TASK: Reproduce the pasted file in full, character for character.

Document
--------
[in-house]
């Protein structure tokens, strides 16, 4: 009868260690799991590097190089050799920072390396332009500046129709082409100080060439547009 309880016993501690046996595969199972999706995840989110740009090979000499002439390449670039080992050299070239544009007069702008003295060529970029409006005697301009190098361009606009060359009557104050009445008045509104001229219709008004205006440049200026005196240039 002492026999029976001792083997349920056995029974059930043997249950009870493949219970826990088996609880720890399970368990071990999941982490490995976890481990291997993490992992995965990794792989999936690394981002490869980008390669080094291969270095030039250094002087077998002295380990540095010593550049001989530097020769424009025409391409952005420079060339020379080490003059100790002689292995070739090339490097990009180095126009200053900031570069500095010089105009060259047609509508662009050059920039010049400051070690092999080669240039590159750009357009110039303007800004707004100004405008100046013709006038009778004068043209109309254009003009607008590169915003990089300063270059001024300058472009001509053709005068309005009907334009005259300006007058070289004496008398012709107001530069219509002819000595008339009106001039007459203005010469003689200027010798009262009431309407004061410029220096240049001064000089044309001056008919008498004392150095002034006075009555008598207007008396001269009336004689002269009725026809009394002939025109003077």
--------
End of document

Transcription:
[in-house]
């Protein structure tokens, strides 16, 4: 009868260690799991590097190089050799920072390396332009500046129709082409100080060439547009 309880016993501690046996595969199972999706995840989110740009090979000499002439390449670039080992050299070239544009007069702008003295060529970029409006005697301009190098361009606009060359009557104050009445008045509104001229219709008004205006440049200026005196240039 002492026999029976001792083997349920056995029974059930043997249950009870493949219970826990088996609880720890399970368990071990999941982490490995976890481990291997993490992992995965990794792989999936690394981002490869980008390669080094291969270095030039250094002087077998002295380990540095010593550049001989530097020769424009025409391409952005420079060339020379080490003059100790002689292995070739090339490097990009180095126009200053900031570069500095010089105009060259047609509508662009050059920039010049400051070690092999080669240039590159750009357009110039303007800004707004100004405008100046013709006038009778004068043209109309254009003009607008590169915003990089300063270059001024300058472009001509053709005068309005009907334009005259300006007058070289004496008398012709107001530069219509002819000595008339009106001039007459203005010469003689200027010798009262009431309407004061410029220096240049001064000089044309001056008919008498004392150095002034006075009555008598207007008396001269009336004689002269009725026809009394002939025109003077």